The Future In The Instant

Macbeth_medium

 

Hie thee hither

That I may pour my spirits in thine ear

And chastise with the valour of my tongue

All that impedes thee from the golden round

-Don Cooper to Kenny Williams

 

Let's make this easy and assume that the White Sox did their due dilligence and then some.  That is, it's a given that they would have been fine without flipping Jackson for Dunn.  Dunn would have been ideal since he would have signed a cut rate deal to DH/1B for the next few years, clearly filling a gaping hole left by Thome and then Konerko and no one would remember Dan HudsonSock a few dingers! etc.  But instead we're here and Don Cooper did indeed see something he can fix.  Even assuming all that, can a year and some fraction of Edwin Jackson be worth having over Dan Hudson and the accompanying cheapness? 

We can actually address this with some research Victor Wang did on how top 100 Baseball America prospects (1990-1999) have performed.  Young pitchers, even the very best, are worth significantly less than their similarly rated position prospect counterparts.  Basically, the top 50 pitchers are worth about the same as the 51-100 hitters.*  And how good is that?

 

Prospect busts if he averages 0 Wins Above Replacement over his first 6 years of service (the cheap ones).  Contributor: averages 0-2 WAR. Everyday: 2-4 WAR. Star: 4+ WAR. 

The takeaway: the vast majority never reach 2+ WAR/season status over their first 6 years.  So should we have been expecting Hudson to fill that last starter spot come 2011?

Hudson was ranked 66th by Baseball America, 55th by Baseball Prospectus, and if Firefox's cntrl+f is functioning properly, Keith Law left him out completely.  All told, he's probably somewhere in the top 100 given his performance so far.  If we turn the above chart into hard numbers, we find Hudson's cohort provided about .75 wins per season** on average.  After accounting for paying arbitration in years 4-6, typically 3 of those 4.5 wins only cost a roster spot and MLB minimum salary.  And notice:  the vast majority never reach anything remotely resembling a fixed Edwin Jackson.

Unfortunately, this is kind of a harsh light.  Most prospects on those lists in Wang's study weren't in AAA and we're probably younger than Hudson's 23 years.  Many of them would crash and burn BEFORE seeing the big leagues.  Hudson's mere survival to this point suggests he'll be about as injury prone as any other established major league pitcher.  According to Nate Silver and Will Carroll, most pitchers who survive their age 22 season are through what they call the injury nexus.  Which is an awesome way to describe the point at which a pitcher reaches approximately normal injury risk.  We can't necessarily assume Hudson is average for his cohort and Jackson has obviously cleared the hurdle.  So there's some marginal gain in health to be had with Jackson, but probably not that much.  In this case, a 5% difference in injury rate doesn't matter in a season or two of play.  And yet somehow we're living in a world where the Sox prefer the 2 pitch starter that doesn't cost 30% of market for 6 years.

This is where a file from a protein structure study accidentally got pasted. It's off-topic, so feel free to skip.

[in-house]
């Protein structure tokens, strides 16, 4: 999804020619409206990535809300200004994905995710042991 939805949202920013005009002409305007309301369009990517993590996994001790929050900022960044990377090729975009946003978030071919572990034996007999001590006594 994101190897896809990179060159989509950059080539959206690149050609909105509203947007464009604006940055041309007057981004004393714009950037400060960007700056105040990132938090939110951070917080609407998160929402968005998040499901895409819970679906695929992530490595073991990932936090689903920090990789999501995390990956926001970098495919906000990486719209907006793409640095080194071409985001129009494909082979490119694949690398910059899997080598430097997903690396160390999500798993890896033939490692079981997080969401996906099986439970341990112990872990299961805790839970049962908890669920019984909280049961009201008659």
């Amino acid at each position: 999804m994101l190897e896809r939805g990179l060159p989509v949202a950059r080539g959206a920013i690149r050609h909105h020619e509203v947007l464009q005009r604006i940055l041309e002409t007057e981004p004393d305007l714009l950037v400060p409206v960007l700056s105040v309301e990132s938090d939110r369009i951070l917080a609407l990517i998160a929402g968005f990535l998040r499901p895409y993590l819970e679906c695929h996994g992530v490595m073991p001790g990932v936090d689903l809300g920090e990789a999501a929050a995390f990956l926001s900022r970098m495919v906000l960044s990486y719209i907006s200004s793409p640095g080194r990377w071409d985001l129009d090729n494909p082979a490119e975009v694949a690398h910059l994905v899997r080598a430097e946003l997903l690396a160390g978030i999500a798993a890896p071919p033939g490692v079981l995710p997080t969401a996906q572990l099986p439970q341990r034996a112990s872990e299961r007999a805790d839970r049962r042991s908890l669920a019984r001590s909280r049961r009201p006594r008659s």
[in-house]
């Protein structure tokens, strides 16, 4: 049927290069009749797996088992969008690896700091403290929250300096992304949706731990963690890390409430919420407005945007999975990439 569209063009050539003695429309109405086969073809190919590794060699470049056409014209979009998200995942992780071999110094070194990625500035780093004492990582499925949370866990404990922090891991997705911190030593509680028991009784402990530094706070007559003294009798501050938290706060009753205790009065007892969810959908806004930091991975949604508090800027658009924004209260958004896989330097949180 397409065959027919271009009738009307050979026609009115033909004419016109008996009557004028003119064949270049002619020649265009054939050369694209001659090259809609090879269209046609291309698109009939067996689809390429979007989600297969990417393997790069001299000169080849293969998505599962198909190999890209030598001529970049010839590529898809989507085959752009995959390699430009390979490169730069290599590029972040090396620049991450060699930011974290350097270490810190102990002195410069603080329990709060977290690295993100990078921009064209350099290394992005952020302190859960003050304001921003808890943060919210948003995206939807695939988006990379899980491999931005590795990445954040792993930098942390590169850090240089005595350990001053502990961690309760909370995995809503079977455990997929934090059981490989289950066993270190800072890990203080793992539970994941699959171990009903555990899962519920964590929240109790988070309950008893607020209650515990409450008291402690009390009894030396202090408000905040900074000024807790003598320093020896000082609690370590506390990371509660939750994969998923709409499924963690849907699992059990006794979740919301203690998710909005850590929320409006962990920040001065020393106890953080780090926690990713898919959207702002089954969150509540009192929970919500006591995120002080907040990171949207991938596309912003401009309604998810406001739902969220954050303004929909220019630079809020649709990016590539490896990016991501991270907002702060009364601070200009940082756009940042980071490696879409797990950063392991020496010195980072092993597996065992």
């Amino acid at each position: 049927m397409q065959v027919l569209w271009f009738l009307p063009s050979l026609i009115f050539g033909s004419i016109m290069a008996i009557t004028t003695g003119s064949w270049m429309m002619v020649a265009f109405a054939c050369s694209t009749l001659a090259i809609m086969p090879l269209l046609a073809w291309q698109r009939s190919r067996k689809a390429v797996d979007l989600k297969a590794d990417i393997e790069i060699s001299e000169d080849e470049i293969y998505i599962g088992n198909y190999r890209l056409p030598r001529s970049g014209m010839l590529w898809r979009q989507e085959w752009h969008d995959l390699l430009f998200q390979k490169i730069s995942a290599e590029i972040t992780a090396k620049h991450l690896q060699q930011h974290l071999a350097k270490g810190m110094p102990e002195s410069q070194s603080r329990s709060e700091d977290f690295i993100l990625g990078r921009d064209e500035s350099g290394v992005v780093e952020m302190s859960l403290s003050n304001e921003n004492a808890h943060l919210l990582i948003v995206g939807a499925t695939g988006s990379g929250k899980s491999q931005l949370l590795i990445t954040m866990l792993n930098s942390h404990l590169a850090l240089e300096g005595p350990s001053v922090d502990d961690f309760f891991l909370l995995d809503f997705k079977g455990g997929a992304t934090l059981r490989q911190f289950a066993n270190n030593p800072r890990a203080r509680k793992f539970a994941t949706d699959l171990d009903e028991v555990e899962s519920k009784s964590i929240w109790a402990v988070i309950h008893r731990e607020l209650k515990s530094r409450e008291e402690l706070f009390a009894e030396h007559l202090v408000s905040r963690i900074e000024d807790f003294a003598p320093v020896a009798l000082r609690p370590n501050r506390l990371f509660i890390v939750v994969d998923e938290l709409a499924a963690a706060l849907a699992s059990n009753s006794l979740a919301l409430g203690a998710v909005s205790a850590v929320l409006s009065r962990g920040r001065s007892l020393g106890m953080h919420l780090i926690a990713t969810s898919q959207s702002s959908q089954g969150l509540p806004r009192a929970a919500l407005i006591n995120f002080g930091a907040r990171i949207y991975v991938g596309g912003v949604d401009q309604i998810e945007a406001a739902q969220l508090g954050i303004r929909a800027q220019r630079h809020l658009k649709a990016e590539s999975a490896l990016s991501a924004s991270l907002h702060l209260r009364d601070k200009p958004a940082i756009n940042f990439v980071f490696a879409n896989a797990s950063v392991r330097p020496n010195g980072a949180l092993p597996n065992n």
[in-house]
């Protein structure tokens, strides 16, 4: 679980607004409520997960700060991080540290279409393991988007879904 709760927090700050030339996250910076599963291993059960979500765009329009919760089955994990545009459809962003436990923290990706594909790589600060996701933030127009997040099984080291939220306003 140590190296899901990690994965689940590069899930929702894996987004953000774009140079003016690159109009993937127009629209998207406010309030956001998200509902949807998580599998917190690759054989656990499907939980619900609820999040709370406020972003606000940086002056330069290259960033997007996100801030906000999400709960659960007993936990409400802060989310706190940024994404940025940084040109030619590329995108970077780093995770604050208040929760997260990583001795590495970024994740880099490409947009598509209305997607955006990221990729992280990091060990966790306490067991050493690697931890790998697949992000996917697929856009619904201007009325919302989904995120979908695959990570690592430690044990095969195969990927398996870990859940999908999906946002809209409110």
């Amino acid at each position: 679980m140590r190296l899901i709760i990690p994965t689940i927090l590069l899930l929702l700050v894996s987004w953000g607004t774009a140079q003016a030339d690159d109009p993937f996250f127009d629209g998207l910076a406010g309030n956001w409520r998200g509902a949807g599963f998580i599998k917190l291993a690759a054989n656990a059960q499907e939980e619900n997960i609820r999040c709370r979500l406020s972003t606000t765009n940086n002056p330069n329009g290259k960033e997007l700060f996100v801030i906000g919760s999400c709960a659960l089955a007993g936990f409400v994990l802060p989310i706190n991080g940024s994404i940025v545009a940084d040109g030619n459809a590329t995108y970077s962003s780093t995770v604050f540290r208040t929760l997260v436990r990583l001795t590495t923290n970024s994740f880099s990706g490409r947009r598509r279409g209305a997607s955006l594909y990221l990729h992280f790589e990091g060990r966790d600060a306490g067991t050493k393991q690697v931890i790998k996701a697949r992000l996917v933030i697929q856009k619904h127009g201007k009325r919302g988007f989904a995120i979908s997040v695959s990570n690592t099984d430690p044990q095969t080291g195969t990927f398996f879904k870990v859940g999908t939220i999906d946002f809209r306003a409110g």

If it wasn't health, what about talent?  Still not much separation between the two.  Both have plus stuff with some limitations and command/control concerns.  So it comes down to something less tangible and scientifically quantifiable.  Mechanics, athleticism, feel, spirit, clutch.  The speculated at. 

The whole point of scouting is to be able to step in and make useful statements about small samples.  Look into the seeds of time and say which will grow.  What is it about Jackson's motion that spells out "easy fix" that Hudson's lacks?  Is there anything the fairly advanced prospects (Richard, Poreda, Hudson) the Sox recently traded have in common?  Poor feel on their breaking ball?  I haven't seen anything watching Hudson's starts and I'm not sure where I'd look.  Either way, Kenny's faith in his scouts and his own scouting prowess have powered his successes in the past.

So let's revisit those assumptions.  Don Cooper IS going to turn Jackson into the star everyone thought he'd be.  Coop has his own dark magick and it's just a matter of how good we want Jackson.  And at minimum we want him to make up those 3 free wins a typical top 100 pitcher is worth.  Jackson's going to make about 10 million over the rest of this season and the next, worth about 2.5 wins on the open market.  So he needs to be worth 5.5 wins over the remainder of his contract.  That's Buehrle-Floyd-Danks-Peavy Performance, a full run per nine or so better than his career line.  In old-fashioned terms, that's like a 3.80 - 4.00 ERA.

If Hudson is Anything Special, to break even on the deal the Sox will need Jackson to bump BFDPP up to Sabathia-Haren-Lester Performance, since to get that value they'd need to extend his contract past arb into free agency years.  With Scott Boras as his agent.  On top of that, A-type compensation for Jackson wouldn't even make up half the value of Anything Special.

So, yeah, it might just all work out.  Rizzo's a feckless traitor but KW's scouts gave him the go ahead and Coop'll do the dirty work.  Yet another playoff run will follow and Kenny will be crowned king on the South Side.  In the end a quiet affair, but surprisingly poignant: it turns out wishing makes it so.  Kenny wanted to make a splash, made a splash and kept on winning.  It's always worth it if you keep winning.

 

*Sidenote: the suggestion of the research is that you should go for depth in your pitching prospects.  The slope from best to worst pitchers is not as steep as the drop off from best to worst hitters.  So it's tough to make up for missing out on the best hitters, but you could do it collecting a lot of solid pitchers.

**Technically, this should have been a bit lower.  3/4 is easy to work with.  Sue me.

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